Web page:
Governor Rick Scott orders broader look into law-enforcement crashes

Feb 15, 2012

The following article was published in the Orlando Sentinel on February 15, 2012: 

Scott orders broader look into law enforcement crashes

By Rene Stutzman and Scott Powers

Prompted by a three-day investigative series in the Orlando Sentinel, the Florida Highway Patrol will begin work immediately with Florida’s sheriffs and police chiefs on how to prevent police-vehicle crashes, Gov. Rick Scott‘s office announced Wednesday.

Orange County Sheriff Jerry Demings said Wednesday that he will ask his citizens’ advisory panel to comb through his agency’s driving policies beginning today to determine whether they need to be changed.

“This is not something that’s lost on me as chief executive,” Demings said. “We work for the people, so I’m going to take it to the citizens.”

And Orlando police Chief Paul Rooney said he may implement one crash deterrent featured in the newspaper series: having dashboard cameras switch on automatically anytime a patrol car reaches 65 mph. “It’s definitely given me some ideas,” he told the Sentinel on Wednesday.

The Sentinel published its findings earlier this week after analyzing five years’ worth of vehicle-crash data — 1.6 million crashes — to determine how often Florida law-enforcement officers crash while in department vehicles and how often they are at fault.

On average, Florida cops are involved in 7,400 patrol-car crashes annually that injure 2,400 people, kill 20 and cause $25 million in property damage. In one out of every four, they are at least partially to blame, and they are seldom ticketed.

Before the stories were published, the Sentinel briefed Paul Sireci, president of the Florida Police Chiefs Association and chief of the Tampa International Airport Police Department, on its findings. He convinced that group to launch a study of the issue, with FHP help.

Scott’s press office responded Wednesday that the task force studying the issue had been expanded beyond FHP and Florida’s police chiefs to include the Florida Sheriffs Association, that it would convene “immediately,” and that the governor looked forward to reviewing its recommendations.

Col. David Brierton Jr., FHP director, issued a statement on Wednesday that said the goal of the task force is to develop “policies to guide officer patrol activity, training and behavior modification.”

One of the Sentinel’s findings is that many officers at least partially to blame for some fatal crashes were neither ticketed nor charged.

That includes a Pensacola police officer who in 2009 began chasing a 17-year-old on a bicycle, and when the teen wouldn’t stop, shot him with a Taser. Moments later the teen tumbled to the ground, and Officer Jerald Ard ran over and killed him.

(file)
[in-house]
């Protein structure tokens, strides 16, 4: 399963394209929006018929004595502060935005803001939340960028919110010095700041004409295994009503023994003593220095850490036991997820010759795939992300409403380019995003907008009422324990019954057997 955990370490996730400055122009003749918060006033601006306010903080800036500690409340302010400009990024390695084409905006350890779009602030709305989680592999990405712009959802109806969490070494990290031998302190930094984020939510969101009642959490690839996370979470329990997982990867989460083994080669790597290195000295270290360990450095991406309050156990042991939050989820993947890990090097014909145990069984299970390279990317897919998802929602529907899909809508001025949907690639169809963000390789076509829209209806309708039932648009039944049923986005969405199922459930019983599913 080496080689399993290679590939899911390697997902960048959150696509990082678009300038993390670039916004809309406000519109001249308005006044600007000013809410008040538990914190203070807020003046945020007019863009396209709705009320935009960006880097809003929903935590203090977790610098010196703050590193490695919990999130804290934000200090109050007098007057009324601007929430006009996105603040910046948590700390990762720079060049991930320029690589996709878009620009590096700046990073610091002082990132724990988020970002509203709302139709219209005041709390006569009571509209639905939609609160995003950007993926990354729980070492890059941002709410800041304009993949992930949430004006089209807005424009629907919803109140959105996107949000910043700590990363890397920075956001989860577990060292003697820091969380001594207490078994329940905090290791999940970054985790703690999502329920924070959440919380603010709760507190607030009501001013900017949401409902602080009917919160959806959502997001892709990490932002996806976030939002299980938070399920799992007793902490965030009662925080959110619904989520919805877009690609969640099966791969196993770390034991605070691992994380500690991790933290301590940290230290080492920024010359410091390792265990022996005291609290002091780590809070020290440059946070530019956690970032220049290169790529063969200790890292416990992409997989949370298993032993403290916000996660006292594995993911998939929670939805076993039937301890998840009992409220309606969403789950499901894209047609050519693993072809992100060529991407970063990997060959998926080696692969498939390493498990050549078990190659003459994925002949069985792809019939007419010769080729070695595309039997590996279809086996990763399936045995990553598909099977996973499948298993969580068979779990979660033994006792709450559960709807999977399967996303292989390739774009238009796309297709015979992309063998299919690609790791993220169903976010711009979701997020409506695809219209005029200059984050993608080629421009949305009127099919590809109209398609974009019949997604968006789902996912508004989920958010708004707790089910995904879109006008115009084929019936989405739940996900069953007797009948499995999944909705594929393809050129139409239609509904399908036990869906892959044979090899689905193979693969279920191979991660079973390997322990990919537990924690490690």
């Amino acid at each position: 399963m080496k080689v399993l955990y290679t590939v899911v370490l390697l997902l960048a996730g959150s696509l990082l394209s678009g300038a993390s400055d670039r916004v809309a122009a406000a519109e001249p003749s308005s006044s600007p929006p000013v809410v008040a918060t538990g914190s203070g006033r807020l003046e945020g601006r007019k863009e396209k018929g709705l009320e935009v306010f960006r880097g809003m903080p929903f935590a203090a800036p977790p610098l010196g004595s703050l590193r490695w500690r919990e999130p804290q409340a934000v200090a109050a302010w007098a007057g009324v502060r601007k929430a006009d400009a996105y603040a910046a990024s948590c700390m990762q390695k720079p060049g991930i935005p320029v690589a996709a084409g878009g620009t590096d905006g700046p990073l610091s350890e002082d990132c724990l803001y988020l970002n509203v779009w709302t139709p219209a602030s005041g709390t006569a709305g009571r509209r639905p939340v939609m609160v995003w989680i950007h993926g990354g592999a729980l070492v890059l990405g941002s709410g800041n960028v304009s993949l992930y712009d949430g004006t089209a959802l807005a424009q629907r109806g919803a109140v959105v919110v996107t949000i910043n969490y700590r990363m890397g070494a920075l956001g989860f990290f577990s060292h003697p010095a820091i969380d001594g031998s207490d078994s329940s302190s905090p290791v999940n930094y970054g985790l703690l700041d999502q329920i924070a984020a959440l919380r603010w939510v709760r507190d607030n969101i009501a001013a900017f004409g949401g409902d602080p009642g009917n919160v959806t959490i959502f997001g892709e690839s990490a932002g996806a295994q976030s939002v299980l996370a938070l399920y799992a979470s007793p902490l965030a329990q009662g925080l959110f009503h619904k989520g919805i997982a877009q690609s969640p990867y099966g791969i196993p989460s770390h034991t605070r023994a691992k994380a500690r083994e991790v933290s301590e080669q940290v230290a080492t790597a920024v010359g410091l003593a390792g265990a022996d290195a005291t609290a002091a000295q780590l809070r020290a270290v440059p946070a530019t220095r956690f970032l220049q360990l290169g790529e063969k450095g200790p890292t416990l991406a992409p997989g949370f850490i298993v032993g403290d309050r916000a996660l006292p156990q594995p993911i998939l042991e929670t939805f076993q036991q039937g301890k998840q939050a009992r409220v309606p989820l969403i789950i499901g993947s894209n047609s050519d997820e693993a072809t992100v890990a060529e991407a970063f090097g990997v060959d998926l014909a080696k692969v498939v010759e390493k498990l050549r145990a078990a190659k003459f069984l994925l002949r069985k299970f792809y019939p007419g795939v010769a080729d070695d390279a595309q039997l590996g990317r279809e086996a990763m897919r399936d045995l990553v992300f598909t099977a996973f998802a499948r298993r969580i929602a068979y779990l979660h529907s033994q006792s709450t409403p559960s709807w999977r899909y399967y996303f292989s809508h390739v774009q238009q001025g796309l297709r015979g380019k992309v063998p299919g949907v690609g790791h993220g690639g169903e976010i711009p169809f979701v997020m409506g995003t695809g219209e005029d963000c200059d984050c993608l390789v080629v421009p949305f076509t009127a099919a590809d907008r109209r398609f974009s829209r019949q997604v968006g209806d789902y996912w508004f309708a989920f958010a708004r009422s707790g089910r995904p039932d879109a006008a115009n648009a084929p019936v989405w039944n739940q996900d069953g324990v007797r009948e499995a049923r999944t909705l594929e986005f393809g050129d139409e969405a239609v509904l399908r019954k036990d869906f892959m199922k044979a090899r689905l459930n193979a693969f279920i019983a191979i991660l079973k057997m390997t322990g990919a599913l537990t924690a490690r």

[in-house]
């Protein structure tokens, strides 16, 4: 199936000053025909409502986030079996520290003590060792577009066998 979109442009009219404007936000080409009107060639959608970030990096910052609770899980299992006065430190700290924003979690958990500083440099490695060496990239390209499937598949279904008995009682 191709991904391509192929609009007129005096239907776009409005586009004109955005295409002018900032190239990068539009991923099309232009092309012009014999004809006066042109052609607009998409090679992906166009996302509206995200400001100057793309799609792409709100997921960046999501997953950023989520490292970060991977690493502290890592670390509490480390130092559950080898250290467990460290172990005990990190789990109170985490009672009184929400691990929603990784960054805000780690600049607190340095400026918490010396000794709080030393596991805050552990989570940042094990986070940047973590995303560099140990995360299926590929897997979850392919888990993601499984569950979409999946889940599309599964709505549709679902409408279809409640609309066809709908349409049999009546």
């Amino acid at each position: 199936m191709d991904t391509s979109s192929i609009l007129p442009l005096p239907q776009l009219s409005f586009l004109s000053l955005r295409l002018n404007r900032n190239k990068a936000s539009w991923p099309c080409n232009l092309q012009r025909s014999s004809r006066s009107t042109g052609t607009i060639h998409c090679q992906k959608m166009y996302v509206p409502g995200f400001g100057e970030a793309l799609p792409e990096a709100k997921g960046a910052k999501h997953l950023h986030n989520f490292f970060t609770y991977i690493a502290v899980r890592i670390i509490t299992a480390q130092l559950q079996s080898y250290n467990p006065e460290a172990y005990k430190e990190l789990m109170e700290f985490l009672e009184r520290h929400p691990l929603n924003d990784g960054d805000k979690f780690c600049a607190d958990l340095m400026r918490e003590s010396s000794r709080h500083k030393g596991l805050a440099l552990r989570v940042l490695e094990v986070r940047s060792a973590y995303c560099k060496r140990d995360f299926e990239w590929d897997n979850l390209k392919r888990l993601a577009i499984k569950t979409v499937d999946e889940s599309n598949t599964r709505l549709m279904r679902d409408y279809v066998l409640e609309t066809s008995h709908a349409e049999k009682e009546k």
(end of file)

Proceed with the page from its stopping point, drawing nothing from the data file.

Also not ticketed or charged was a Palm Beach County deputy who fell asleep while driving 73 mph in a 50-mph zone, crossed a median and crashed into the van of a 60-year-old West Palm Beach man, killing him.

Rooney, the Orlando police chief, praised the newspaper series as powerful and said it is something his agency might use in future driver-training courses. But he said he would not change a policy that prohibits OPD officers from writing tickets to other OPD officers at fault in traffic crashes.

He and Demings both said their agencies already far exceed state driver-training requirements. Both also said their officers had fewer at-fault crashes in 2011 than 2010, the last year analyzed by the Sentinel.

The Orange County Sheriff’s Officeranks No. 5 among Florida police agencies in the number of crashes for which an officer was at least partially to blame in 2010, the Sentinel found. There were 65 crashes that year that left 19 people injured and one dead: a 91-year-old Altamonte Springs man killed when a deputy crashed into his car driving 86 mph in a 40-mph zone.

When combined, all law-enforcement agencies in Orange County had a higher proportion of officer-at-fault crashes in 2010, the Sentinel data analysis found: 31 percent versus 27 percent for officers statewide.

Demings pointed out Wednesday that officers’ at-fault percentage is far lower than for the general driving public, commercial truckers and even school-bus drivers.

Given the circumstances in which his deputies drive, he said, “that’s phenomenal.”

Find this article here:,0,812959.story